by Marissa Moss
Illustrated by C. F. Payne
Simon & Schuster/Paula Wiseman Books (2004)
For as long as she could remember, Jackie Mitchell’s father had told Jackie she could be good at whatever she wanted, as long as she worked at it. Jackie worked at baseball. She worked hard. And before long Jackie could outplay anyone in her neighborhood — even the boys.
She had one pitch — a wicked, dropping curve ball. But no seventeen-year-old girl could pitch against Babe Ruth and Lou Gehrig. It was unthinkable. Then on April 2, 1931, the New York Yankees stopped in Tennessee for an exhibition game against the Chattanooga Lookouts. And on that day Jackie Mitchell made baseball history.
Marissa Moss tells a true story of determination and heroism, a gem of baseball history sure to inspire ballplayers of all ages. And C. F. Payne’s vibrant, glorious illustrations make the golden age of baseball come alive.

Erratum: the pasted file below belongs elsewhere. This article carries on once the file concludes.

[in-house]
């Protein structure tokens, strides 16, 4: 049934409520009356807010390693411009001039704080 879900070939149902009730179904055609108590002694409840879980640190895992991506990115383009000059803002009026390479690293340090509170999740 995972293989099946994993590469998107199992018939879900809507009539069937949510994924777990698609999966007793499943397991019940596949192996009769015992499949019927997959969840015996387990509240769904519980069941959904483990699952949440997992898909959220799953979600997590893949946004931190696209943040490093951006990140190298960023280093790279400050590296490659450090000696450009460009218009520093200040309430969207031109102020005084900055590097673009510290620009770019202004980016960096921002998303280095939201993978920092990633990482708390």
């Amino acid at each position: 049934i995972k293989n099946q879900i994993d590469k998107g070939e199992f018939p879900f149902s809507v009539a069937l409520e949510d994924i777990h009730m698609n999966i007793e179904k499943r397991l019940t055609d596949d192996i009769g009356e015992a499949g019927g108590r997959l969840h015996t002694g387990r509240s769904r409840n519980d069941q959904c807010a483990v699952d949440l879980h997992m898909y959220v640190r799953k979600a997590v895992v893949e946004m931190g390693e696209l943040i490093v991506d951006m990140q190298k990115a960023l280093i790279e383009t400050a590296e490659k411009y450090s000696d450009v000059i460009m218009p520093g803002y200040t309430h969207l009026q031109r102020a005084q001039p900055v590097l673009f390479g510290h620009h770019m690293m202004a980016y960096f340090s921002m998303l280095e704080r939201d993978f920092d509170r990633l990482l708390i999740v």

By Mike Lupica
Published by Puffin Books, 2008
Nick Crandall feels like he doesn’t belong anywhere. He doesn’t fit in with his new foster parents. They don’t know the first thing about sports—and he’s not exactly the model student they want him to be. It’s only a matter of time until they realize he’s not the right kid for them. And Nick certainly doesn’t belong playing varsity baseball. He’s only twelve years old! His teammates want a catcher their own age. But Nick needs to prove that he belongs—to his parents, to his team, and to himself.
by Kenneth Rudeen
Illustrated by Michael Hays
When Jackie Robinson first stepped up to bat for the Brooklyn Dodgers in 194 7, he faced a long, hard battle. People called him horrible names. Pitchers aimed the ball right for his head. And players used the spikes on their baseball shoes to cut his legs.
Jackie Robinson didn’t back down. As the first black player in the white major leagues, he had made up his mind to play ball-and to open baseball’s doors to all black men. This is the dramatic story of his triumph.
By Jean L.S. Patrick
First Avenue Editions (2000)